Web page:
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Researchers find potential therapy for brain swelling during concussion

Date:
November 22, 2016
Source:
University of Arkansas, Fayetteville
Summary:
A team of biomedical engineering researchers has identified a cause of fluid swelling of the brain, or cellular edema, that occurs during a concussion.
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Kartik Balachandran, left, and Nasya Sturdivant.
Credit: University of Arkansas

A team of biomedical engineering researchers at the University of Arkansas have identified a cause of fluid swelling of the brain, or cellular edema, that occurs during a concussion.

The researchers discovered that pre-treating the cells with an existing, FDA-approved drug used for epilepsy and altitude sickness reduces the expression of a specific protein that causes swelling.

Their findings were published in a recent issue of Nature's Scientific Reports.

"Our study found that mild traumatic brain injury resulted in increased expression of a protein called aquaporin-4, which caused a massive cellular influx of fluid, leading to increased astrocyte cell volume and injury," said Kartik Balachandran, assistant professor of biomedical engineering. "We then worked with a drug called Acetazolamide. Our results showed that Acetazolamide minimized cell swelling and injury, suggesting a therapeutic role for this drug in reducing the detrimental effects of concussions."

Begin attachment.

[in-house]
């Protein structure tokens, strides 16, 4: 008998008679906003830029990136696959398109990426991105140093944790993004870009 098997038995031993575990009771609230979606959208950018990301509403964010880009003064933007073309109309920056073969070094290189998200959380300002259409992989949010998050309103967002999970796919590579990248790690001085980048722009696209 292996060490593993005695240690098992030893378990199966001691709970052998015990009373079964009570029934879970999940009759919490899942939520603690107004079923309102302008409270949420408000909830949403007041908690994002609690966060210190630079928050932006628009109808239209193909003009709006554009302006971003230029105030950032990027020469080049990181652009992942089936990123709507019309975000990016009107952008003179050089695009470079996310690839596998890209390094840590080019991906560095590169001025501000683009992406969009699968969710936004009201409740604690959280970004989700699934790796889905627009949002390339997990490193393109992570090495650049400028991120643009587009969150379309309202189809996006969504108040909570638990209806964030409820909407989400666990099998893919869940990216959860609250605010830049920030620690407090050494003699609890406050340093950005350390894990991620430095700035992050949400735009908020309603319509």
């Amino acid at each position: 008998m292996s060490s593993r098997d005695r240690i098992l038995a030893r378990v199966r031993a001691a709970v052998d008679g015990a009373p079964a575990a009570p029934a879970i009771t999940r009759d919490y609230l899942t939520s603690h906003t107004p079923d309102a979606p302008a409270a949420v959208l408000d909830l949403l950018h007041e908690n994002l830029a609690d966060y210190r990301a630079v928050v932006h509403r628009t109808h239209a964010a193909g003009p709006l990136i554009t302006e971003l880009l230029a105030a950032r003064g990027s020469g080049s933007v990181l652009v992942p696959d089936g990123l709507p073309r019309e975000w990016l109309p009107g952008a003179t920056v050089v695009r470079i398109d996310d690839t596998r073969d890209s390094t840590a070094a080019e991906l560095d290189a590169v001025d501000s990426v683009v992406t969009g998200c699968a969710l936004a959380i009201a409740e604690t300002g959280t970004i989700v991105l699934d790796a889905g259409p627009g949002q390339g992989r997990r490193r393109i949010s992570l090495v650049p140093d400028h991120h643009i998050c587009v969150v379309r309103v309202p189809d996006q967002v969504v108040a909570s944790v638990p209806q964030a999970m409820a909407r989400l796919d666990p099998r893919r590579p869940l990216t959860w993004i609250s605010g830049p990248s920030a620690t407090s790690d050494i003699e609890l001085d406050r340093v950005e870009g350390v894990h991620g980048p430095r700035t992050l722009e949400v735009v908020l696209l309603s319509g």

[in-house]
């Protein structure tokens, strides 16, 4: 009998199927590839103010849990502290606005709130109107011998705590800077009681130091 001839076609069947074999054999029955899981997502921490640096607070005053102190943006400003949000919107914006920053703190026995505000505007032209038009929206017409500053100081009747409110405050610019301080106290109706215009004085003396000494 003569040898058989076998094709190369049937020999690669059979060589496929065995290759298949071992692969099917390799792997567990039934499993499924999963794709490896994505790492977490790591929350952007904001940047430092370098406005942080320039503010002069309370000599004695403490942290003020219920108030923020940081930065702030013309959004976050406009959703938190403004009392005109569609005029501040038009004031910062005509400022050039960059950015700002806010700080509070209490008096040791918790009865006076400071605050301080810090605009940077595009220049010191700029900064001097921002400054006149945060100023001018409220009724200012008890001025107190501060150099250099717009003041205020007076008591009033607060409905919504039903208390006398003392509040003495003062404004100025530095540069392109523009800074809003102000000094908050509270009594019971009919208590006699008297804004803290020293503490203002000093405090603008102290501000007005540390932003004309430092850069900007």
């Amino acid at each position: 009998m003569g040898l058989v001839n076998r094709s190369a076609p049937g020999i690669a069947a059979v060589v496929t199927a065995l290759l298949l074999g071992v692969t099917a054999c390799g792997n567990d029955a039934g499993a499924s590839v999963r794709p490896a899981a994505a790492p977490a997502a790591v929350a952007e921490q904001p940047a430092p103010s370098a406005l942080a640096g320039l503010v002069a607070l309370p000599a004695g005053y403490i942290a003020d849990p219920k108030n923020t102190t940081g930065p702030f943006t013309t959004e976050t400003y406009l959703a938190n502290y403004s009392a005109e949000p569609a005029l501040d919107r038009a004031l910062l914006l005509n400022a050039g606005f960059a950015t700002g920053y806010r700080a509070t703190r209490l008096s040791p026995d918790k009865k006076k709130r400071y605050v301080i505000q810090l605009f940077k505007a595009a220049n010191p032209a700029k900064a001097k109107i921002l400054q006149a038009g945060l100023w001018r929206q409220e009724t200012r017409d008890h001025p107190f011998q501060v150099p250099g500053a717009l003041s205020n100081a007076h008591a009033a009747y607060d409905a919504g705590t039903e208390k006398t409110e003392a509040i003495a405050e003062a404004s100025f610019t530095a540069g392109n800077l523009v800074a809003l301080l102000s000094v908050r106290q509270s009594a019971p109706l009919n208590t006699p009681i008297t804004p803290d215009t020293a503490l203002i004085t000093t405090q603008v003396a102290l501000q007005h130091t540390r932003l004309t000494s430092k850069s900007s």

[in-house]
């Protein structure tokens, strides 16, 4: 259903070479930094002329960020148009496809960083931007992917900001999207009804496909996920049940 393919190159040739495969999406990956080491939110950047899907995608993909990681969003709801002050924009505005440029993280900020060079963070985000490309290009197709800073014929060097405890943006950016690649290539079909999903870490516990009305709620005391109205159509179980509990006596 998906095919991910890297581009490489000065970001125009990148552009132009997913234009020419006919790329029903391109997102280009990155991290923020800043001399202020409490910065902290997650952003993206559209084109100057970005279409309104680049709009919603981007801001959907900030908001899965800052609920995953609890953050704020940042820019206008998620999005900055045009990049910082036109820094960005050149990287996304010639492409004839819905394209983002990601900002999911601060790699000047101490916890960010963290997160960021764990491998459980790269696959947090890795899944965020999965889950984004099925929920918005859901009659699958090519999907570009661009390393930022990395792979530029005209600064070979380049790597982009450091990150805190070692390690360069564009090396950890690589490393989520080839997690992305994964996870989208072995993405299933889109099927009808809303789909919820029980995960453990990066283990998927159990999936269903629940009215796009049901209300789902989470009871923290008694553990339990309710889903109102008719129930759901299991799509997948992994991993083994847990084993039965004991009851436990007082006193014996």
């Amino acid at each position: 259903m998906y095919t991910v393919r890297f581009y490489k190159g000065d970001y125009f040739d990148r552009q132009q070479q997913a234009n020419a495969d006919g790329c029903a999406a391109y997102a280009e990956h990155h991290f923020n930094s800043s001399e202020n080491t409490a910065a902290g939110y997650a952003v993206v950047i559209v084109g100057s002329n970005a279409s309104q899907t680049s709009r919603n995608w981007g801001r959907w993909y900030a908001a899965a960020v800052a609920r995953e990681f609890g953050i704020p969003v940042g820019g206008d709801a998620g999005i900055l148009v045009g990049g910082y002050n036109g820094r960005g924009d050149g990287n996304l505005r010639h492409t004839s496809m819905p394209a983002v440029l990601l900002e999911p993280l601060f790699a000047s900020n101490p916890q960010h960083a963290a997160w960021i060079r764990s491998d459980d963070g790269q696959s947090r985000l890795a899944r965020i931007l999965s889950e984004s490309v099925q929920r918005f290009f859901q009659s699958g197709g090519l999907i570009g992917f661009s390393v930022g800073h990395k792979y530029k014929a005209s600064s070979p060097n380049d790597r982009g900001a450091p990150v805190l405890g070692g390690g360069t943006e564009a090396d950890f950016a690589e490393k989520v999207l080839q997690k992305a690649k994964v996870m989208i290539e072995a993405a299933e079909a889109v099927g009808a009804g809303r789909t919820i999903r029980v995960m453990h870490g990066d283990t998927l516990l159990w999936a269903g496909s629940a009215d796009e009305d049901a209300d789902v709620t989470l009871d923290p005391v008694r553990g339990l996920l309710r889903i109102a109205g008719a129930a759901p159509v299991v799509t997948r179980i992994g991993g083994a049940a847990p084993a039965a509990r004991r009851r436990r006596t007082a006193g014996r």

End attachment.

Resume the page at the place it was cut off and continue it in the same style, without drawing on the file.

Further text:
In addition to Balachandran, who led the study, the research was conducted by Nasya Sturdivant, biomedical-engineering doctoral candidate; Jeffrey Wolchok, assistant professor of biomedical engineering; and partners at the FDA's National Center for Toxicological Research in Jefferson, Arkansas.

Mild traumatic brain injury, also known as a concussion, is a devastating condition that is commonly experienced in car accidents, full-contact sports and battlefield injuries. One of the main factors that leads to the high death rate in patients who experience mild traumatic brain injury is the swelling or edema of astrocytes, the most abundant cell type in the brain.

The researchers engineered a benchtop bioreactor to examine astrocyte cells. This device helped them see that mild traumatic brain injury led to an increased expression of aquaporin-4, the protein that causes a large cellular influx of fluid, which in turn leads to increased astrocyte cell volume.

"This study demonstrates the collaborative neuro-engineering efforts that are contributing to both diagnostic and therapeutic methods for addressing traumatic brain injury," said Raj Rao, professor and chair of the Department of Biomedical Engineering at the University of Arkansas.


Story Source:

Materials provided by University of Arkansas, Fayetteville. Note: Content may be edited for style and length.


Journal Reference:

  1. Nasya M. Sturdivant, Sean G. Smith, Syed F. Ali, Jeffrey C. Wolchok, Kartik Balachandran. Acetazolamide Mitigates Astrocyte Cellular Edema Following Mild Traumatic Brain Injury. Scientific Reports, 2016; 6: 33330 DOI: 10.1038/srep33330

Cite This Page:

University of Arkansas, Fayetteville. "Researchers find potential therapy for brain swelling during concussion." ScienceDaily. ScienceDaily, 22 November 2016. <www.sciencedaily.com/releases/2016/11/161122174815.htm>.
University of Arkansas, Fayetteville. (2016, November 22). Researchers find potential therapy for brain swelling during concussion. ScienceDaily. Retrieved May 29, 2017 from www.sciencedaily.com/releases/2016/11/161122174815.htm
University of Arkansas, Fayetteville. "Researchers find potential therapy for brain swelling during concussion." ScienceDaily. www.sciencedaily.com/releases/2016/11/161122174815.htm (accessed May 29, 2017).

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